I’ll admit up front that I’m a little more positive on Tim Burton’s post-Sleepy Hollow career than most, finding at least one enjoyable film from the director’s late-career releases (Big Fish, Corpse Bride, Big Eyes, Sweeney Todd, Frankenweenie) for every insufferable, uninspired one (Alice in Wonderland, Charlie and the Chocolate Factory, Dark Shadows, Planet of the Apes). Burton was on an incredible hot streak in his 80s & 90s run, delivering one incredible work after another, so there’s a lot of pressure on his 00s & 2010s output that makes it suffer under scrutiny. However, divorced from the context of his earlier work, this second phase of his career is at least at a 50/50 average for me, which isn’t so bad considering the careers of other big budget Hollywood directors on his name recognition level. Miss Peregrine’s Home for Peculiar Children isn’t likely to win over anyone who’s chosen to write off Burton’s post-90s work completely (his recent, aggressively tone deaf comments on racial representation in Hollywood casting aren’t likely to help either), but it is a damn good spooky children’s movie, joining the likes of Goosebumps & ParaNorman as great starter packs for kids who need an intro to a lifelong horror fandom. It’s a genuinely macabre affair that might be better accomplished in terms of visual craft than it is with emotional deft, but still stands as Burton’s best work since at least Sweeney Todd. Of course, I’m a little more forgiving than some on the current Burton aesthetic, so mileage may vary there, but if any other director’s name were attached to this film I suspect it would’ve been praised with far less scrutiny. The expectations resonating from Burton’s early work simply have way too much impact on the reception of his more current releases.
Miss Peregrine’s Home for Peculiar Children & its YA source material are, essentially, goth X-Men for kids. Instead of mutant abilities, the kids have “peculiarities,” also contained in their genes, which more or less give them . . . mutant abilities. I guess the main difference there is that their peculiarities all have a sort of horrific sideshow quality to them: reanimating corpses, hidden jaws packed with sharp teeth, bodies full of bees, etc. It’s easy to see how Burton could want to merely luxuriate in this mansion full of little weirdos instead of chasing a plot, but Peculiar Children actually has a lot going on in its story structure. Cyclical time travel, intergenerational romance, mental disorder, alternative Holocaust narratives, and secret societies of shapeshifting demons who want to eat peculiar children’s eyeballs all swirl together to create one overwhelming kids-against-the-world conflict that admittedly trades in emotional resonance for large, complex ideas & haunted house imagery. Like with last year’s Crimson Peak, however, I was more than okay with swapping out emotional deft for visual craft here, especially since the visuals were so distinctly . . . peculiar. Samuel L. Jackson’s villain looks like a hybrid version of Don King & Nosferatu. A pair of masked twins recall antique photographs of 1900s Halloween costumes. A Harryhausen skeleton army wreaks havoc on a dayglow carnival funhouse. Stop motion monsters cobbled together out of babydoll parts & preserved animal corpses engage in a tabletop knife fight. A coven of dapper adults & long-limbed reptilian monsters devour piles upon piles of children’s eyeballs. Tim Burton may not be interested in self-reinvention with the imagery he delivers in Peculiar Children; he still delights in clashing a clean cut, sunlit suburbia with haunted house goth monstrosities. However, this film proves he’s still got the goods in terms of the strength & potency of the imagery he can deliver and any other shortcomings there might be in Peculiar Children comfortably rest on those laurels.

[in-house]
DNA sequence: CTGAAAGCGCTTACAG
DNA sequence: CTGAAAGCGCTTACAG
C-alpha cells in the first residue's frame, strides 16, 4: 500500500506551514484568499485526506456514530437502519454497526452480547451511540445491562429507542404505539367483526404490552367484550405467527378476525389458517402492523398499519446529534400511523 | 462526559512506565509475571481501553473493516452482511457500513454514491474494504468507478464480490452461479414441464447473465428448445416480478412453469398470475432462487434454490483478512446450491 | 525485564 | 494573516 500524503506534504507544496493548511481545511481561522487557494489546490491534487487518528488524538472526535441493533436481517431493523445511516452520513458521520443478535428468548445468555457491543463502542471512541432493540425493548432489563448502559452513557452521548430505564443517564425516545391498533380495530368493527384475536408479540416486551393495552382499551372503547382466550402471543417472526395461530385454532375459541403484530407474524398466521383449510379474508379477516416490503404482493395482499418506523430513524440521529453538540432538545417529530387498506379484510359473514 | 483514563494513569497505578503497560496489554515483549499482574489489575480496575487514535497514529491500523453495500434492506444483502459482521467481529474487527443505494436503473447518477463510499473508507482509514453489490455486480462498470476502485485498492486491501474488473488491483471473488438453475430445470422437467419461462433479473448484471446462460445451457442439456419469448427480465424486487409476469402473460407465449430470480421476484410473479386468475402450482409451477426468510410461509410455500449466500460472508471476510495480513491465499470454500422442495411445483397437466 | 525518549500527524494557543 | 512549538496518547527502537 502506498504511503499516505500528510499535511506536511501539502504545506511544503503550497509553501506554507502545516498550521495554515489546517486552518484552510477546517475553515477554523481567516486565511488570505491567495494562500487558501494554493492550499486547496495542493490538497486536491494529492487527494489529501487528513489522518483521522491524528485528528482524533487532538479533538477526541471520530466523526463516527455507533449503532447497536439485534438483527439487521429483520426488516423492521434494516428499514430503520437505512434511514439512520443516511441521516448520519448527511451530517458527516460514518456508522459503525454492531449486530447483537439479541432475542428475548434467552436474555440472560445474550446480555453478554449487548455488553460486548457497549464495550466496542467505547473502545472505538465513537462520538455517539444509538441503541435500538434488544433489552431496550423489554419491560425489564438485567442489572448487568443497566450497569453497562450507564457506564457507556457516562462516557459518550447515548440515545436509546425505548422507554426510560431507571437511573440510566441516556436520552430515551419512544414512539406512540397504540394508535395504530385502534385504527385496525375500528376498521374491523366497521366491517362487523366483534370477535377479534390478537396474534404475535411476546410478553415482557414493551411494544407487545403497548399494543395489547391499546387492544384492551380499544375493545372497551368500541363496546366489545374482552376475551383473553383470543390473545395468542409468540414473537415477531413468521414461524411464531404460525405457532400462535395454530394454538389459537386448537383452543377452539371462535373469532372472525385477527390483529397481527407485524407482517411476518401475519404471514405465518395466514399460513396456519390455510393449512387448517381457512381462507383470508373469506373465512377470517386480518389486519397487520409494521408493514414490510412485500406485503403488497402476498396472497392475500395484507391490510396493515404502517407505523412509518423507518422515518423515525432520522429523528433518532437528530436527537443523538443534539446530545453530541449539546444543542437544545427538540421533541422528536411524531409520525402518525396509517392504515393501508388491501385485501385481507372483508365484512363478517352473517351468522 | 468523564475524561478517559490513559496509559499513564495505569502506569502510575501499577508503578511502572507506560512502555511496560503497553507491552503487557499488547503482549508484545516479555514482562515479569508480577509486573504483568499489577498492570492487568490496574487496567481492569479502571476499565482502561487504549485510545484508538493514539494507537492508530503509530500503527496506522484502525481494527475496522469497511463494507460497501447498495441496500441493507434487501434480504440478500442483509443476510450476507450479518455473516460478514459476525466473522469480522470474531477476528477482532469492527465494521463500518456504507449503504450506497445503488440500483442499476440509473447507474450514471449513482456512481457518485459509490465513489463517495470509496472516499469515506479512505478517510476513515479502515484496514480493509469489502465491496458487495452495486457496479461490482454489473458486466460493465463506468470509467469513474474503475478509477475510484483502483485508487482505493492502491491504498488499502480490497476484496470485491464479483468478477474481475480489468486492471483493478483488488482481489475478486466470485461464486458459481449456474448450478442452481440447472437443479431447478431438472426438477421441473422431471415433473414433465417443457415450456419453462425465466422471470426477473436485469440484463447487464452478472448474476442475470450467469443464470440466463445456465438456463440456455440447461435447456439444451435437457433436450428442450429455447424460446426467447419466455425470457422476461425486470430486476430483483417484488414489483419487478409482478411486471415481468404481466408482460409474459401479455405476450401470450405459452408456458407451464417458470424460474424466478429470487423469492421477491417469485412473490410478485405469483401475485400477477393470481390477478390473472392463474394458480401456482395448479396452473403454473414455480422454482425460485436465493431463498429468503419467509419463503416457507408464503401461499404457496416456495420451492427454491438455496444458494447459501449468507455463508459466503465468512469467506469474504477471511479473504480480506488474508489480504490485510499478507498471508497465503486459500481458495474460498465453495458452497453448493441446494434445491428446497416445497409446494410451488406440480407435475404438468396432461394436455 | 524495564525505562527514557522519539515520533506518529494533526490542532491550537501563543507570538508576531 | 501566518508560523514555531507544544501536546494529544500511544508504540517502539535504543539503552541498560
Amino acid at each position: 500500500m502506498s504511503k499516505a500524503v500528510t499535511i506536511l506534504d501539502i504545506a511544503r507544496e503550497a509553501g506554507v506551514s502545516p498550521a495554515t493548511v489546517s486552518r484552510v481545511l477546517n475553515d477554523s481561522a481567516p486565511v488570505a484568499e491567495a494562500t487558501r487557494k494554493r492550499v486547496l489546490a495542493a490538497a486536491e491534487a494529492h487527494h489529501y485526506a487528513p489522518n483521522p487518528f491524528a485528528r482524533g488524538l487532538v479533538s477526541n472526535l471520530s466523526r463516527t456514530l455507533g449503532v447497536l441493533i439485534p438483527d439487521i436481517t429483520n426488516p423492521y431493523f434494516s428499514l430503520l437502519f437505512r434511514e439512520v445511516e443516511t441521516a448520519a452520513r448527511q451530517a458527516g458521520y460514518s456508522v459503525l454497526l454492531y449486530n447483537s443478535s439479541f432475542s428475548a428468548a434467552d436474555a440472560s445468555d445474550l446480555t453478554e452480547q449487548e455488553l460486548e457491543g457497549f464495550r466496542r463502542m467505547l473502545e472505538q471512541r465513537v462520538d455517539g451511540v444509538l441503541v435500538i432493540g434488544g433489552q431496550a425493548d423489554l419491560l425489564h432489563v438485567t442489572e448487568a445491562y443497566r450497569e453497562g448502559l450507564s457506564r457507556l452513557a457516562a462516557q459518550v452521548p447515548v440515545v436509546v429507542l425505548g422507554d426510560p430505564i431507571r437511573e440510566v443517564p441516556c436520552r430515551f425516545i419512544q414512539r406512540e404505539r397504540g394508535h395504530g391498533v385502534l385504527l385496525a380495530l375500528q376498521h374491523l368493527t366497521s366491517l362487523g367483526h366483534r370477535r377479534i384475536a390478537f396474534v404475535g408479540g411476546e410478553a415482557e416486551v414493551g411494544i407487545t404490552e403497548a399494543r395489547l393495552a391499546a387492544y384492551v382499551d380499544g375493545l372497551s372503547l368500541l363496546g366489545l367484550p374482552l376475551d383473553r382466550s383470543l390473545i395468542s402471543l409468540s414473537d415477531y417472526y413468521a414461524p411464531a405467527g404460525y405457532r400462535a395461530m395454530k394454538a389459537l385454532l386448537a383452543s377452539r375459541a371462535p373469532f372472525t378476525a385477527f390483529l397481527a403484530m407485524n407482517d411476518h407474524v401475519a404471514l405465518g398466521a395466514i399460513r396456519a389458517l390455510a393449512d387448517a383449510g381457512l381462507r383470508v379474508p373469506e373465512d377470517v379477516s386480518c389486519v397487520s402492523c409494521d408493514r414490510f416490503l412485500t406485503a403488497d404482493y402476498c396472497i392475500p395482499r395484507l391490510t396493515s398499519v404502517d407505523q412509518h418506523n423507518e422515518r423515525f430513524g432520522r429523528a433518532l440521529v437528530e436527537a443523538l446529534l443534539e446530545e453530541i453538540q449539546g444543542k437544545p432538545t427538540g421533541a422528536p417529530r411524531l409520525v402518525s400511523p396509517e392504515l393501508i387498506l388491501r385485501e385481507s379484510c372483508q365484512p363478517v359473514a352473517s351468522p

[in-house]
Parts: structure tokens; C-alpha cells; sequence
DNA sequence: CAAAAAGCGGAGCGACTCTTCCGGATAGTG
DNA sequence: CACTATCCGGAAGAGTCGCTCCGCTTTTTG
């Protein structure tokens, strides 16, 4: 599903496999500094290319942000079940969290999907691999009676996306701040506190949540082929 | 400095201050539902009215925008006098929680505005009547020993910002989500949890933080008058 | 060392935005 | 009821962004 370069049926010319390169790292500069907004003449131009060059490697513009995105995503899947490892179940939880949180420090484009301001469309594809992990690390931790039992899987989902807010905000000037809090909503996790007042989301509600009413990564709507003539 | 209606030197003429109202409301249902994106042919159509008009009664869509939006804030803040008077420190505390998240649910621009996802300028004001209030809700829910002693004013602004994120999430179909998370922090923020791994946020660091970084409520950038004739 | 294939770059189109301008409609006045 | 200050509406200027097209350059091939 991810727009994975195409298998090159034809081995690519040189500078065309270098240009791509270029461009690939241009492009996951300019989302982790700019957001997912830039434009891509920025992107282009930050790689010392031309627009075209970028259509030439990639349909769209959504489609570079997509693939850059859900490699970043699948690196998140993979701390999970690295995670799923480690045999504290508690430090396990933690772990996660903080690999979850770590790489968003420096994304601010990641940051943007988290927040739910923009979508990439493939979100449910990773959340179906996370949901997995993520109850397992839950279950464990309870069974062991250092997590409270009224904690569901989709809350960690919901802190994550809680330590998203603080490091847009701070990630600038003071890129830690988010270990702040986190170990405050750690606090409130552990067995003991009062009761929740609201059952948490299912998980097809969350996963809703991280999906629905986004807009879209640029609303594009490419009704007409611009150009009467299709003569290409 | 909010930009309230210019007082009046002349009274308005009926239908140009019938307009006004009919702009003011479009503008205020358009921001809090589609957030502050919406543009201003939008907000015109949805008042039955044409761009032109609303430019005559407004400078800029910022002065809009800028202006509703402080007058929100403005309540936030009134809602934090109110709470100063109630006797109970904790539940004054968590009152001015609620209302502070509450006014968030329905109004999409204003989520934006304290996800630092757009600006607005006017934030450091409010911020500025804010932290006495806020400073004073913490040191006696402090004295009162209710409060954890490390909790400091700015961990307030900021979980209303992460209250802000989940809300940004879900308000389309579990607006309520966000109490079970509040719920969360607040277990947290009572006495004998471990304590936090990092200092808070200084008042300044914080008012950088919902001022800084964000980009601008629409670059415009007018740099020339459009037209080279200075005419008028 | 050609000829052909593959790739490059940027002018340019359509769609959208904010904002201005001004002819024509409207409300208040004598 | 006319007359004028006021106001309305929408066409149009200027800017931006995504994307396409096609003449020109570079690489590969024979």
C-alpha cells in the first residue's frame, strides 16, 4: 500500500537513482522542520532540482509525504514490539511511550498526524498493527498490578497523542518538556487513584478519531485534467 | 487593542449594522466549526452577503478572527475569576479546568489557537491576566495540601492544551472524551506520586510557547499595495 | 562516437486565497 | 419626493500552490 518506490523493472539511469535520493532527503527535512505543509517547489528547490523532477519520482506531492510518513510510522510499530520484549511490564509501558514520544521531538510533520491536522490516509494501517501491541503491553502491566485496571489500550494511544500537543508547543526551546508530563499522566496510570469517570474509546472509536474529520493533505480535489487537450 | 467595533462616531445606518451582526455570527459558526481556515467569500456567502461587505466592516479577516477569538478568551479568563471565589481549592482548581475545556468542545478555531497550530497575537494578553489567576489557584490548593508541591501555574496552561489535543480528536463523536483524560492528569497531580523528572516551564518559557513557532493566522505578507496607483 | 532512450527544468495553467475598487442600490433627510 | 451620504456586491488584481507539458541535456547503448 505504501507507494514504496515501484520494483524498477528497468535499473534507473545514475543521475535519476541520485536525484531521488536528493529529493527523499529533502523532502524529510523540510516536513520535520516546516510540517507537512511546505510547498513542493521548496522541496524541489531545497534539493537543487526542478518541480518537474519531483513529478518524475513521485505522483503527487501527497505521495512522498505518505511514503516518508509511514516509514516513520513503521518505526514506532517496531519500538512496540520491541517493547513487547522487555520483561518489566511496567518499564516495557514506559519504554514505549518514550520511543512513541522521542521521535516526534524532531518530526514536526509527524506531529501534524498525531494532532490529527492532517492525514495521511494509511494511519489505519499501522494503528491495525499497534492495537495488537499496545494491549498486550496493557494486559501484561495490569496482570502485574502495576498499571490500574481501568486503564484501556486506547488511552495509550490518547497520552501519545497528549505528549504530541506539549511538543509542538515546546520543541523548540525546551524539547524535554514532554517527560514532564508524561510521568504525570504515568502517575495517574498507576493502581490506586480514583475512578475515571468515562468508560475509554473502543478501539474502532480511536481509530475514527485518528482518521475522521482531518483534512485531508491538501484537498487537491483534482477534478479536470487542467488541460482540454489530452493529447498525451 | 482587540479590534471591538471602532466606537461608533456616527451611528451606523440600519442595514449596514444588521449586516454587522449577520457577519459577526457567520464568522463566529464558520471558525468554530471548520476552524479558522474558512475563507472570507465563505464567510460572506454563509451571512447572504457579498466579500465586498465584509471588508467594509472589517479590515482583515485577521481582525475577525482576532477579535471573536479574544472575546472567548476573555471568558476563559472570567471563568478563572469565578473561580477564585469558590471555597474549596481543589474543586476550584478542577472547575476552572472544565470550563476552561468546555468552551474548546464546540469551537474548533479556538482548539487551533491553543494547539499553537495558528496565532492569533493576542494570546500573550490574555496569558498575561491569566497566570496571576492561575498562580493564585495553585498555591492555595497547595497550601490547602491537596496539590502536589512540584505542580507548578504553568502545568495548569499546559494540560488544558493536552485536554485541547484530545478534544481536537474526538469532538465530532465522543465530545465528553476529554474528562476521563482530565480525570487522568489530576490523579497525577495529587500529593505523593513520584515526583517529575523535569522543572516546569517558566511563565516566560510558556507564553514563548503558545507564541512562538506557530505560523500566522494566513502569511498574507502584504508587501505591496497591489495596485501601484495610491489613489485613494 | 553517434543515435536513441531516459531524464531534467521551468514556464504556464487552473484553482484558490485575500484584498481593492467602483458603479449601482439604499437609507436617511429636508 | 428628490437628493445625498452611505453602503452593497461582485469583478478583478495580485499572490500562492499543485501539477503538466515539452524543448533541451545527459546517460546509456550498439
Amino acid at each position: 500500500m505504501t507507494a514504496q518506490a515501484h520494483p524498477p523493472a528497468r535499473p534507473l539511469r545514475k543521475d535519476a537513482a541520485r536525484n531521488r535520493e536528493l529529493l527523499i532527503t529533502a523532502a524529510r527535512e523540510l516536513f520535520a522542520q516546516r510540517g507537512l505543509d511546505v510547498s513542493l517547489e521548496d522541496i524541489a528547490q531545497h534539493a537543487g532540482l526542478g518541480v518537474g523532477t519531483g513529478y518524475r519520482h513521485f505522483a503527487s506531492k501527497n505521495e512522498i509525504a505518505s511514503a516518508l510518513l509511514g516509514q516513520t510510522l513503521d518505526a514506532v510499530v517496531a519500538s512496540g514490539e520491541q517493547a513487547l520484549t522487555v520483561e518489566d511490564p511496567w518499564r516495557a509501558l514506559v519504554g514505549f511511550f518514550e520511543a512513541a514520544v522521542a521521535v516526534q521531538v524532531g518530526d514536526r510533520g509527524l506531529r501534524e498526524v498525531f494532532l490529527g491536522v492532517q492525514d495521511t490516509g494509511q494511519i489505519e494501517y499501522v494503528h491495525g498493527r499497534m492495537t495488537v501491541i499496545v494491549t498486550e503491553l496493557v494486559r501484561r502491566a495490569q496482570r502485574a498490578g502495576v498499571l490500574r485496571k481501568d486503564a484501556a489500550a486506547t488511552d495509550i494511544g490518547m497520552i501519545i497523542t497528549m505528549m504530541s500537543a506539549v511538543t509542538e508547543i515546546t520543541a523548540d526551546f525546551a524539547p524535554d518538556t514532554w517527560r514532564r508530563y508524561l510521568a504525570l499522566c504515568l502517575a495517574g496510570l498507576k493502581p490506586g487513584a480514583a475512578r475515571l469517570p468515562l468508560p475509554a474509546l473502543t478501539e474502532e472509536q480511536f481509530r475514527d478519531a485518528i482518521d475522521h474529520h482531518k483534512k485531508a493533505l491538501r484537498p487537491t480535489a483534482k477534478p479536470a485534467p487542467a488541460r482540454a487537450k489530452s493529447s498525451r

The more the scope of Tim Burton’s career becomes clear to me the more apparent it is that he’s almost exclusively a children’s filmmaker. Titles like Ed Wood & Sleepy Hollow are the outliers. Peculiar Children fits right in with Burton’s typical, imaginative creepshow for children aesthetic and I could very easily see a child growing up loving this movie the way I grew up loving Beetlejuice or Pee-Wee’s Big Adventure. Kids have an easy time mentally luxuriating in fantasy spaces in a way adults don’t. Returning to Beetlejuice as an adult, the pace feels a lot more rapid than it did to me in the 90s and the movie flies by in a whir, whereas in my childhood it felt like an eternity. Peculiar Children will likely have the same effect on younger viewers. It delivers enough striking imagery & memorable set design that kids could mentally return to & stretch out its individual scenes in a way its two hour runtime couldn’t afford. A better, more deliberately paced version of this story might have stretched out over a franchise or a television series, but limiting it to a single film was a smart choice, one that will have implications on how children interact with it both onscreen & in their imaginations in the years to come. Even in its limited time span and overstuffed plot, Burton still finds the time to work in the doomed wartime narrative of The Devil’s Backbone and the places-as-ghosts concepts of a Toni Morrison novel, all while somehow maintaining the film’s firm footing as children’s media. If any other director had delivered Miss Peregrine’s Home for Peculiar Children, it’s likely it’d be held in a much higher regard as an ambitious work of high-concept time travel sci-fi horror for children. However, only Burton could balance all of that overreaching narrative with such specific, effective imagery & maintain its for-kids tone. This film stands as yet another reminder that its director may not be delivering at 100% at this point in his career, but he’s still capable of making some truly great films in-between the duds.